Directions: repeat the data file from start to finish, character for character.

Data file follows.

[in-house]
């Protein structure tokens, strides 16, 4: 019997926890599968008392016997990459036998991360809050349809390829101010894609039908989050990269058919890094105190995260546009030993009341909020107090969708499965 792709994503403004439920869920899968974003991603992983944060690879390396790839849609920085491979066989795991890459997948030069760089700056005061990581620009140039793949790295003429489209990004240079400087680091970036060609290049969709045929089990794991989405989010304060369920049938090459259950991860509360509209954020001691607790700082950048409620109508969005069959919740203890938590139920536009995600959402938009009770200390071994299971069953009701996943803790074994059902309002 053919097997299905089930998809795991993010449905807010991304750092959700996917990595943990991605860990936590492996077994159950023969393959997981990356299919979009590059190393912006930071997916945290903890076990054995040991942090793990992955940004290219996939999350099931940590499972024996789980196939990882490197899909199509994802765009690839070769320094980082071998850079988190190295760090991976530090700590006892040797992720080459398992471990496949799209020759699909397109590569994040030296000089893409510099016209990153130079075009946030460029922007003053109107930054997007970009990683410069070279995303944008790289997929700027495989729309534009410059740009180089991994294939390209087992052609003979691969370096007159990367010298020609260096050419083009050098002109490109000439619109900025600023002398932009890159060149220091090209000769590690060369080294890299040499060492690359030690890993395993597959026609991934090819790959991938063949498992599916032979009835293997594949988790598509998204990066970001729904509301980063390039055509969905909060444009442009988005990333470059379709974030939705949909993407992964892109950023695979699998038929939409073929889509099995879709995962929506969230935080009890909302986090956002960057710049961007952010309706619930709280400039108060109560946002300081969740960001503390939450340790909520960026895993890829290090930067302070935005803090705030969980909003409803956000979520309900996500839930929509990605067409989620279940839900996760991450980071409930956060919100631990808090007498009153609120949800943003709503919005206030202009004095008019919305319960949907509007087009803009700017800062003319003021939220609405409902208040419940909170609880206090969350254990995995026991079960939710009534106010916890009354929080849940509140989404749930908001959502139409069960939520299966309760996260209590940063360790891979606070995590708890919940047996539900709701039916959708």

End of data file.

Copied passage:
[in-house]
């Protein structure tokens, strides 16, 4: 019997926890599968008392016997990459036998991360809050349809390829101010894609039908989050990269058919890094105190995260546009030993009341909020107090969708499965 792709994503403004439920869920899968974003991603992983944060690879390396790839849609920085491979066989795991890459997948030069760089700056005061990581620009140039793949790295003429489209990004240079400087680091970036060609290049969709045929089990794991989405989010304060369920049938090459259950991860509360509209954020001691607790700082950048409620109508969005069959919740203890938590139920536009995600959402938009009770200390071994299971069953009701996943803790074994059902309002 053919097997299905089930998809795991993010449905807010991304750092959700996917990595943990991605860990936590492996077994159950023969393959997981990356299919979009590059190393912006930071997916945290903890076990054995040991942090793990992955940004290219996939999350099931940590499972024996789980196939990882490197899909199509994802765009690839070769320094980082071998850079988190190295760090991976530090700590006892040797992720080459398992471990496949799209020759699909397109590569994040030296000089893409510099016209990153130079075009946030460029922007003053109107930054997007970009990683410069070279995303944008790289997929700027495989729309534009410059740009180089991994294939390209087992052609003979691969370096007159990367010298020609260096050419083009050098002109490109000439619109900025600023002398932009890159060149220091090209000769590690060369080294890299040499060492690359030690890993395993597959026609991934090819790959991938063949498992599916032979009835293997594949988790598509998204990066970001729904509301980063390039055509969905909060444009442009988005990333470059379709974030939705949909993407992964892109950023695979699998038929939409073929889509099995879709995962929506969230935080009890909302986090956002960057710049961007952010309706619930709280400039108060109560946002300081969740960001503390939450340790909520960026895993890829290090930067302070935005803090705030969980909003409803956000979520309900996500839930929509990605067409989620279940839900996760991450980071409930956060919100631990808090007498009153609120949800943003709503919005206030202009004095008019919305319960949907509007087009803009700017800062003319003021939220609405409902208040419940909170609880206090969350254990995995026991079960939710009534106010916890009354929080849940509140989404749930908001959502139409069960939520299966309760996260209590940063360790891979606070995590708890919940047996539900709701039916959708």